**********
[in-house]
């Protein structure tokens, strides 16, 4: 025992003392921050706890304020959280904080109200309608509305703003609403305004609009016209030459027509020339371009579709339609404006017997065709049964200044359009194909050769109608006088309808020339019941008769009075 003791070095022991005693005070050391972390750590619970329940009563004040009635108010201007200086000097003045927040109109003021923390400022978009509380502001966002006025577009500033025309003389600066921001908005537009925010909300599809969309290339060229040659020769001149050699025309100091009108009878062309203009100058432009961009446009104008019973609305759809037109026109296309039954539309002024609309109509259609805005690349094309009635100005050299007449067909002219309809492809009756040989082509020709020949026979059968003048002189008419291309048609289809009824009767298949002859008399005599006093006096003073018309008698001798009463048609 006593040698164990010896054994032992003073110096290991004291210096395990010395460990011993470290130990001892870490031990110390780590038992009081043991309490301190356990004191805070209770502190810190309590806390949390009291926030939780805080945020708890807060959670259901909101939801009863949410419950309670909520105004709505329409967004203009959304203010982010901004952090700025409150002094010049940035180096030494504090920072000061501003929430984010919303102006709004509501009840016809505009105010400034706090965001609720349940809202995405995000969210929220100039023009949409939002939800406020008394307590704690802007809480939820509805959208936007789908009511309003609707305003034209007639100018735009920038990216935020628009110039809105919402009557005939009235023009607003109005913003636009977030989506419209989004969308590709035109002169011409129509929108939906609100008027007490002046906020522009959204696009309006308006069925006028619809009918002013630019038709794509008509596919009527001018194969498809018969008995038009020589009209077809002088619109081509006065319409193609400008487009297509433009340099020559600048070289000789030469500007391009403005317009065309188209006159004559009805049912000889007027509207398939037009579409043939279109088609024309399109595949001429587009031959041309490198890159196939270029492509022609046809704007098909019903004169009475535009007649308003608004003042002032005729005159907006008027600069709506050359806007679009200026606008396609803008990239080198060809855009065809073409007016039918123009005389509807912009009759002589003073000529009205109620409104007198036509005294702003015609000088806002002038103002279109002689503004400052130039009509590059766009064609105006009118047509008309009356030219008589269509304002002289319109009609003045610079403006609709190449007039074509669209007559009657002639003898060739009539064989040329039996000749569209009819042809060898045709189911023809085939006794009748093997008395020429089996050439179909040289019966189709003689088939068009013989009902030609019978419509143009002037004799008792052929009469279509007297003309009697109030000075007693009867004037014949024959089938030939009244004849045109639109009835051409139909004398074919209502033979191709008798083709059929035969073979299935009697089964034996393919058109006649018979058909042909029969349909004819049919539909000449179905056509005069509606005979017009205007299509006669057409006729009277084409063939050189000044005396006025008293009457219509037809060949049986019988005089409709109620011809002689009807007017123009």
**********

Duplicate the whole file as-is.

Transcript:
[in-house]
């Protein structure tokens, strides 16, 4: 025992003392921050706890304020959280904080109200309608509305703003609403305004609009016209030459027509020339371009579709339609404006017997065709049964200044359009194909050769109608006088309808020339019941008769009075 003791070095022991005693005070050391972390750590619970329940009563004040009635108010201007200086000097003045927040109109003021923390400022978009509380502001966002006025577009500033025309003389600066921001908005537009925010909300599809969309290339060229040659020769001149050699025309100091009108009878062309203009100058432009961009446009104008019973609305759809037109026109296309039954539309002024609309109509259609805005690349094309009635100005050299007449067909002219309809492809009756040989082509020709020949026979059968003048002189008419291309048609289809009824009767298949002859008399005599006093006096003073018309008698001798009463048609 006593040698164990010896054994032992003073110096290991004291210096395990010395460990011993470290130990001892870490031990110390780590038992009081043991309490301190356990004191805070209770502190810190309590806390949390009291926030939780805080945020708890807060959670259901909101939801009863949410419950309670909520105004709505329409967004203009959304203010982010901004952090700025409150002094010049940035180096030494504090920072000061501003929430984010919303102006709004509501009840016809505009105010400034706090965001609720349940809202995405995000969210929220100039023009949409939002939800406020008394307590704690802007809480939820509805959208936007789908009511309003609707305003034209007639100018735009920038990216935020628009110039809105919402009557005939009235023009607003109005913003636009977030989506419209989004969308590709035109002169011409129509929108939906609100008027007490002046906020522009959204696009309006308006069925006028619809009918002013630019038709794509008509596919009527001018194969498809018969008995038009020589009209077809002088619109081509006065319409193609400008487009297509433009340099020559600048070289000789030469500007391009403005317009065309188209006159004559009805049912000889007027509207398939037009579409043939279109088609024309399109595949001429587009031959041309490198890159196939270029492509022609046809704007098909019903004169009475535009007649308003608004003042002032005729005159907006008027600069709506050359806007679009200026606008396609803008990239080198060809855009065809073409007016039918123009005389509807912009009759002589003073000529009205109620409104007198036509005294702003015609000088806002002038103002279109002689503004400052130039009509590059766009064609105006009118047509008309009356030219008589269509304002002289319109009609003045610079403006609709190449007039074509669209007559009657002639003898060739009539064989040329039996000749569209009819042809060898045709189911023809085939006794009748093997008395020429089996050439179909040289019966189709003689088939068009013989009902030609019978419509143009002037004799008792052929009469279509007297003309009697109030000075007693009867004037014949024959089938030939009244004849045109639109009835051409139909004398074919209502033979191709008798083709059929035969073979299935009697089964034996393919058109006649018979058909042909029969349909004819049919539909000449179905056509005069509606005979017009205007299509006669057409006729009277084409063939050189000044005396006025008293009457219509037809060949049986019988005089409709109620011809002689009807007017123009």